LOUISVILLE, Ky. — A group of veterans say they're fed up!
They're concerned about how the VA is handling illnesses associated with contaminated drinking water at a North Carolina military base.
They stood with their signs, waiting for honks and waves of passersby.
"From 1953-1987, Camp Lejeune was the worst water contamination in us history," said Daniel Bailey, a veteran from Alabama.
The VA publishes on their website that from 1950-1980, people in the base could have been exposed to drinking water with industrial solvents, benzene and other chemicals.
Bailey and another veteran protesting today, Brian Amburgey both spent 90 days there in training. They said their stays weren't long, but they were enough time to feel the effects of the contaminated water later in their lives.
"I was diagnosed with a brain tumor," Bailey said.
"I have short memory loss, long memory loss, a lot of white blood cell issues, sores in my head, and dizziness," Amburgey said.
In 2012, President Barack Obama signed the Janey Ensminger Act, providing health care benefits to veterans and their families suffering from illnesses related to the polluted drinking water. But this group says over and over, their claims related to illnesses are denied.
"Deny, delay, til they die," Amburgey said about the VA's attitude towards his problems. "They deny that we were there, they delay everything they try to do for us, and they wait for us to die so we go away."'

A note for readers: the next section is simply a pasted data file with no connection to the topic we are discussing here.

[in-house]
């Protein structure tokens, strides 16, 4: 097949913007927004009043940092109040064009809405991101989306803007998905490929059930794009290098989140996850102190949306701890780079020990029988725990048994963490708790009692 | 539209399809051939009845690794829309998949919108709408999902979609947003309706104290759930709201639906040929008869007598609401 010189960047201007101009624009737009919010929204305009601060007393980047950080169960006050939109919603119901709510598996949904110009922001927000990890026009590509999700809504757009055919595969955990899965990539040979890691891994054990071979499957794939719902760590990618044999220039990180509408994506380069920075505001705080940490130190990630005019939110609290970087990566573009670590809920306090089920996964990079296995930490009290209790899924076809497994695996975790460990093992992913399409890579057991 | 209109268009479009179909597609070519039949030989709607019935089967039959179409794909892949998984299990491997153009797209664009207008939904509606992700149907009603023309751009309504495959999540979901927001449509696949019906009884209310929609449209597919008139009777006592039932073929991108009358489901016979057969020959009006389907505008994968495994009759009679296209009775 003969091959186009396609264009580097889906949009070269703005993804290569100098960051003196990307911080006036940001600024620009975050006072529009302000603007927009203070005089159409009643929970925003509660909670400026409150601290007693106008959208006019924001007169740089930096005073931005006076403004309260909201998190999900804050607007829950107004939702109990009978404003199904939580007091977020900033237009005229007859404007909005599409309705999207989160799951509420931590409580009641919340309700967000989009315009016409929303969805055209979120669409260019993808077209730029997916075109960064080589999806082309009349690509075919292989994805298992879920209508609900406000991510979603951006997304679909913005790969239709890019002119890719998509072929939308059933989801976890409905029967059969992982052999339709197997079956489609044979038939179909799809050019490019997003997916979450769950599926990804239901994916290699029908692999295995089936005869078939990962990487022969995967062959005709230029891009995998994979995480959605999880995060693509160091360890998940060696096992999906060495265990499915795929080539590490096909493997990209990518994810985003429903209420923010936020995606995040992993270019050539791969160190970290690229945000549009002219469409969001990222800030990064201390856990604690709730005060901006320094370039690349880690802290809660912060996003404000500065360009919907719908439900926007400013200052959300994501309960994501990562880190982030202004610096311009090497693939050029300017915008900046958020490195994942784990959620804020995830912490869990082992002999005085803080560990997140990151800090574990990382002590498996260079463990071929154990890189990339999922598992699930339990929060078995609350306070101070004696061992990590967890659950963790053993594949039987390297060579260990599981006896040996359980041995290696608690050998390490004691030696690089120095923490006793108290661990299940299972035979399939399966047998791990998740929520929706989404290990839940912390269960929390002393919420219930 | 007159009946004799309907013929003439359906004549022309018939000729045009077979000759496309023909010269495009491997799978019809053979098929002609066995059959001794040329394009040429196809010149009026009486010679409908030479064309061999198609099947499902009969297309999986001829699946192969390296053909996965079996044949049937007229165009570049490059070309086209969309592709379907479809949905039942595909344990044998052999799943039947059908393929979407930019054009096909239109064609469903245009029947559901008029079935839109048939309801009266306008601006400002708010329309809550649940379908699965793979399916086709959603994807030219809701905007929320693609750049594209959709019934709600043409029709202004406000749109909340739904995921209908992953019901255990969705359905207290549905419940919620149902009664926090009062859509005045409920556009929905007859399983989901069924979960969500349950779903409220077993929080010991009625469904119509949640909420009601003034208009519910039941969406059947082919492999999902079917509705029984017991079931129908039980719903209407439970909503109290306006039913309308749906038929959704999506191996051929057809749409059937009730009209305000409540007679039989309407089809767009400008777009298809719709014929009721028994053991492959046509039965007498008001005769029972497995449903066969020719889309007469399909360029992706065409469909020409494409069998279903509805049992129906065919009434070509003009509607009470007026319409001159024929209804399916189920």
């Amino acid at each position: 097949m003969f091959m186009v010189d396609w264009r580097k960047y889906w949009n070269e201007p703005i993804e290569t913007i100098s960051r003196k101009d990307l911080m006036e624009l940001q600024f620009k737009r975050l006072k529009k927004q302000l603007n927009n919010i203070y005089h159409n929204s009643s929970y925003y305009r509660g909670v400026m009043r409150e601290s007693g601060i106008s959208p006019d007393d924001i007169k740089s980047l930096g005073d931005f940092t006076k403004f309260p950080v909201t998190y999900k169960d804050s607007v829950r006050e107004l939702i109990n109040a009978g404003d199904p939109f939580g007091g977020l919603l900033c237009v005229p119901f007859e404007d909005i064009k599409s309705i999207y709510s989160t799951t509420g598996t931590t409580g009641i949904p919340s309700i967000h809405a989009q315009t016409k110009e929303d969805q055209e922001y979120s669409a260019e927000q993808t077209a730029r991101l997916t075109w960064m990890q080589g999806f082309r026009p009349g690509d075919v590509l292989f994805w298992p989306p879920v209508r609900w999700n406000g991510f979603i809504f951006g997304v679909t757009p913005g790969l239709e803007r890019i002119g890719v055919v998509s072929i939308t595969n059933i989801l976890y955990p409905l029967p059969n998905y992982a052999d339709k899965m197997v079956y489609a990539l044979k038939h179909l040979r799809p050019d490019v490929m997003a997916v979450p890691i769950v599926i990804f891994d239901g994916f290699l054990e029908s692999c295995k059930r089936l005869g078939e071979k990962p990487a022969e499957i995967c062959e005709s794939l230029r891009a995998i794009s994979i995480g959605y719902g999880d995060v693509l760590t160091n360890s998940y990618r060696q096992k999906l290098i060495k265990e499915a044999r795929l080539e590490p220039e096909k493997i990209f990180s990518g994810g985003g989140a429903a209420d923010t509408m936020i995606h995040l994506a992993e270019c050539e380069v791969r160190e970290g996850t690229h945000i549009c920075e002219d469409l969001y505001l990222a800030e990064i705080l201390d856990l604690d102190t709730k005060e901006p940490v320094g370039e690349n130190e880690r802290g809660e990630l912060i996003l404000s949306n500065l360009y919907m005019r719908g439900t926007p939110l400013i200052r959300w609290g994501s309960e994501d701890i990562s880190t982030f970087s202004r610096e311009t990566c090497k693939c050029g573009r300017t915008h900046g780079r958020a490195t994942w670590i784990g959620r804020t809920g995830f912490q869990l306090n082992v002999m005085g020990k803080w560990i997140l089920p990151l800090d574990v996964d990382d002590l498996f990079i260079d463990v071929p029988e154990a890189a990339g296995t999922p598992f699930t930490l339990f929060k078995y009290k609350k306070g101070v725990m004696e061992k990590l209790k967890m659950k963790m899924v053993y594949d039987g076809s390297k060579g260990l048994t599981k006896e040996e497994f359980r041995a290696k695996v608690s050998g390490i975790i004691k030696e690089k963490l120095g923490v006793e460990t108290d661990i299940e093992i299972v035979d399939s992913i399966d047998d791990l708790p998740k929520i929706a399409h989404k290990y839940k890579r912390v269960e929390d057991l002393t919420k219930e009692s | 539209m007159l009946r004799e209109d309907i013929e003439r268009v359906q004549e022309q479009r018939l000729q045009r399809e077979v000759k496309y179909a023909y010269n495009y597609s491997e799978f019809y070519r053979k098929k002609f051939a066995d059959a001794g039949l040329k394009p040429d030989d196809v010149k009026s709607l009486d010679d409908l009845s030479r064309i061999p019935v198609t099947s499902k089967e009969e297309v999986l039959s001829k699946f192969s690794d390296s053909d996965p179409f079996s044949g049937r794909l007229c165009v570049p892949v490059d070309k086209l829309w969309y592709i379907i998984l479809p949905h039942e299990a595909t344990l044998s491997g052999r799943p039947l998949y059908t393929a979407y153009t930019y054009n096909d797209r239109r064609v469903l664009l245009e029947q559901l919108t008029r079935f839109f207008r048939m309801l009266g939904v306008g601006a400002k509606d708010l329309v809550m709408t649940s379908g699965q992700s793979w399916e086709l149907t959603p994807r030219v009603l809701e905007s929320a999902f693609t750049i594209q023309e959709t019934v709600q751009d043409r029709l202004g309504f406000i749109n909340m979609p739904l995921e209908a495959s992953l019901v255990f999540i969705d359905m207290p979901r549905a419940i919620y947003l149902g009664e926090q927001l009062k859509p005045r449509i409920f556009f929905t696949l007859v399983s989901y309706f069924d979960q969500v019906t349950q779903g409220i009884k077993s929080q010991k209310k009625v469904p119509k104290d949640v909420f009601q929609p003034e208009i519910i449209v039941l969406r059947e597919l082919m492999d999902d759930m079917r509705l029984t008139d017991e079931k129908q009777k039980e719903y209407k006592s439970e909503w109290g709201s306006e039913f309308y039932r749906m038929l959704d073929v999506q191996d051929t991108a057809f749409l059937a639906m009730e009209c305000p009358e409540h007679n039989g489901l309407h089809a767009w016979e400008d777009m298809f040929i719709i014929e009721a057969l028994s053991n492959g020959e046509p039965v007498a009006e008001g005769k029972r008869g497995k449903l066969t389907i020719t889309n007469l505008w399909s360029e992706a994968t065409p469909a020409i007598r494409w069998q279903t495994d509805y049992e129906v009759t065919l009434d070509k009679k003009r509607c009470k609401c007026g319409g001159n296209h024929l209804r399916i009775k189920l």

The group says they're going to continue raising awareness by protesting at VA Centers across the country.
We reached out to VA and got this response from Anita Vincent:
VA has already established presumptive disability benefits for Camp Lejeune Veterans for the following eight conditions: Adult leukemia, aplastic anemia and other myelodysplastic syndromes, bladder cancer, kidney cancer, liver cancer, multiple myeloma, non-Hodgkin’s lymphoma, and Parkinson’s disease.
VA has already established automatic health care benefits for Camp Lejeune Veterans and family members for the following 15 conditions: Bladder cancer, breast cancer, esophageal cancer, female infertility, hepatic steatosis, kidney cancer, leukemia, lung cancer, miscarriage, multiple myeloma, myelodysplastic syndromes, neurobehavioral effects, non-Hodgkin’s lymphoma, renal toxicity, and scleroderma.
VA encourages all Veterans who feel their military service has affected their health to submit a claim, which will be adjudicated using the latest scientific and medical evidence. VA has granted non-presumptive service connection for ailments associated with Camp Lejeune, and does so on an individual, case-by-case basis after a physical examination and a review of a Veteran’s case, if the claimed condition is not one of the presumptive diseases.
Per federal law, establishing service connection for any disability requires a Veteran to have:
- A current illness or injury (known as a condition) that affects a Veteran’s body or mind;
- Evidence of an event or injury that occurred during military service; and
- Evidence showing that the disability is linked to the in-service event or injury.
If those elements are not present, by law, VA cannot grant a Veteran disability compensation.
For more information on eligibility for VA disability compensation, visit our website: https://www.va.gov/disability/eligibility/